in which we find the finca

Folks were friendly. Native Viequense or bleary-eyed ex-pates, both seemed to welcome anyone weird, or adventurous enough, to have bothered to find, and get to the place. Just having landed on the island made you sort of an insider. We’d past the first of many, oh so many, initiations to come.

Vieques is roughly 3 miles north to south, and 20 miles from its western coast that faced the sunset over Puerto Rico, to its eastern tip that point to the US Virgin Islands. More than half of it belonged to the Navy back then, and yet there was no noticeable military presence anywhere. Instead, it felt wild. Small herds of horses, cows, even full-on bulls, wandered freely down the narrow roads. The roads themselves meandered over and around the island. They weren’t like roads back home, intent on getting from point A to point B in the most practical, efficient way. Here a road, often more like a trail with a width of ten or twelve feet, could jut sharply to the left to avoid a large mango tree, and swing immediately to the right to connect an old farm’s driveway. You had to drive slowly, and with windows down you could smell it all. Tropical heat causes plant life to thrive and decay in equal measure. The intense vegetative aroma of life coming and going in all phases was new to us. Equally new was the force of the almost constant breezes; we learned they were “the trade winds.” How many pirate and old sailing novels had we read, describing their strength and importance? It felt like meeting a celebrity.

The roads were sometimes shady and tree-lined; sometimes just bordered by stick and barbwire fences. It took us a while to connect the dots; that these scrawny little stick fences can sprout, and become living things – like trees themselves. In fact, huge gnarly, shiny red and peeling Turpentine trees, the very trees that line the road. Looking closer, you see their gnarly trunks are wrapping around barbwire. Turns out any other fence can be prey to hurricane force, but when your fence grows into the ground – it holds. All new to us, all pretty darn weird. Certainly Vieques met our off-beat requirement.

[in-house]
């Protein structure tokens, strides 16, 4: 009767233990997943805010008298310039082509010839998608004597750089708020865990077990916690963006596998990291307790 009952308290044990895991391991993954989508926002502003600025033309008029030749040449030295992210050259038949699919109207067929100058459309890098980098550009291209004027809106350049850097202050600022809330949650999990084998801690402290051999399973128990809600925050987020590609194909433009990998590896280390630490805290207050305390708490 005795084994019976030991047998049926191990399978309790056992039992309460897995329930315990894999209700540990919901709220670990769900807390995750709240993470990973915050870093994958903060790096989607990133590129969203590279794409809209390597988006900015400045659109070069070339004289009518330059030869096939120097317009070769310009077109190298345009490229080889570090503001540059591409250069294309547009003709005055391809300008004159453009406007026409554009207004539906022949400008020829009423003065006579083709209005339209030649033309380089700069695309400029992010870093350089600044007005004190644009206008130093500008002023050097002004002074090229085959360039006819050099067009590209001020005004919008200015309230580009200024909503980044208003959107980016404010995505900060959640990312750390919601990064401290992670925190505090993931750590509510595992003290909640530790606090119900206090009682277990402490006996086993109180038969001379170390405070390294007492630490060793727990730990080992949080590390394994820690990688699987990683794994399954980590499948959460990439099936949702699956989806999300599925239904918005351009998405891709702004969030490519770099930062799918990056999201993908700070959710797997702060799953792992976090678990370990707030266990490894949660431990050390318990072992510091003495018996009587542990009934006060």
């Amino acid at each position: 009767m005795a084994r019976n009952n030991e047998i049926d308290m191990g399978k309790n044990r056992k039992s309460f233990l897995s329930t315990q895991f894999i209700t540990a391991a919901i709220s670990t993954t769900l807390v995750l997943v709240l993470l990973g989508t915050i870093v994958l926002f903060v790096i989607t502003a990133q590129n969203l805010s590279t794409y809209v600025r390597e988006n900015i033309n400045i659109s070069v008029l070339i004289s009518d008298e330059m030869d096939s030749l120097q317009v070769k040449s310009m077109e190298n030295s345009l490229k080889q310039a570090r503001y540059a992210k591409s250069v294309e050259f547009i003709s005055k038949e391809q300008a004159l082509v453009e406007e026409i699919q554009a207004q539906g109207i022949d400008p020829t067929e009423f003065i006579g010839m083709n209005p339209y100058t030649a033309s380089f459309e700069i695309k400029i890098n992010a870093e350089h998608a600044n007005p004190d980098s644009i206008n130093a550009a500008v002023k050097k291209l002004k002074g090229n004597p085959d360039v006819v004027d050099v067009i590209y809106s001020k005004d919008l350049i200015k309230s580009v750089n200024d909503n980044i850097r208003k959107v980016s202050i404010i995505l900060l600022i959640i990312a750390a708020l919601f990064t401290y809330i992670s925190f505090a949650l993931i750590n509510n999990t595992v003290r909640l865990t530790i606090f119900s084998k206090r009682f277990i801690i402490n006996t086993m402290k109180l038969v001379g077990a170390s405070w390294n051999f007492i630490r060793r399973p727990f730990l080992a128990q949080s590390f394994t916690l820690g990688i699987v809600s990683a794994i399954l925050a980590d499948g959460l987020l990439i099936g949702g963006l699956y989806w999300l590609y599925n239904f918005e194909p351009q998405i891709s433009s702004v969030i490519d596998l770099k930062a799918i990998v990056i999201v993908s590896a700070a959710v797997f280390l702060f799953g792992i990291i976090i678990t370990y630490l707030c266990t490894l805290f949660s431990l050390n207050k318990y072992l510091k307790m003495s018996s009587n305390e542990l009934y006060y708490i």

Second day on the island, we were hanging out in our fancy vacation house, looking north over the Atlantic. The kids were on the balcony when Ty launched one of Gus’ “GI Joes” into the sea with one of his homemade rubber band catapults. Poor Gus. After scouring the tide pools with the kids, we gave up, came inside and picked up the local paper. The most traditional newspapery thing about this double-sided super politically left, anti-Navy one-page rag, was its name, The Vieques Times. It sounded like a paper, even if it didn’t read like one, not the kind we had up north. But luckily, it had a classified “section.”

There it was: “FOR SALE: New Dawn; women’s retreat center.” The ad went on with something about alternative or handmade…but Tyler didn’t let me get that far.

“C’mon Mom! Its perfect! We gotta go check it out! C’mon you guys!!” Guess he was worried it might be sold before we got there. We were trying to figure out if the drive there, somewhat out of our planned route to the beach, would be do-able that day when Staci, the caretaker came in. Staci looked like a small wizened witch doctor, and acted the part. She knew Vieques, and encouraged us to explore the quiet hilly part of the island, where it turned out she lived, just across the way, up a hill, and into the woods, from this New Dawn.

Staci explained how we could pick recao – the great local herb there, that she lived with her son in a handmade open-air house, preferred to live without cash, but traded and hunted wild doves, with slingshots, to make stew. All this confirmed what we’d guessed about her, and that we were going. Not sure if it was the property, the recao, or the idea of meeting a boy who lived in the woods with a slingshot, but we were on our way to Pilon. Although its only seven miles out of town as the crow, or dove, flies, Pilon was considered way out in the boonies. Town folk rarely headed out that far. Conversely, the ones who lived out there tried to avoid going all the way to town. Why was everything around here reminding me of weird Latin novels? The part where the aunt turns into a parrot and flies out the window?

The road to New Dawn was narrow and twisty, but basically paved. The long driveway off of it, wasn’t. David bounced our beat up rented Jeep Cherokee over small ravine-like ruts, through a small banana grove until we got to the gate. The gate. The gate that changed my life. A classic long, wide wooden ranch gate, with old iron hardware; worn and welcoming. Years of history; of people, weather, stories, coming in, going out. As much of a metaphor as its always felt since, it was in fact, an actual gate. Something you go through. And I did. We all did.

All around the gate were palms, agaves, and century plants. Deep ruts cut through its packed dirt driveway. My kind of welcome. A gate to my funky-ness, my ranch, my life fantasy, my identity, my childhood, my future. It was all there in an instant, like a portal to who I wanted to be, and to who I’d always had been.

Frighteningly so. Was I the aunt? Was I turning into a parrot? Was I flying out the window? Certainly I had just found myself in the wild Latin novel. Who was writing my part? Don’t know if I swore in front of the kids back then, but “Oh shit” was all I thought. I knew it was a done deal, or that I wanted it to be.

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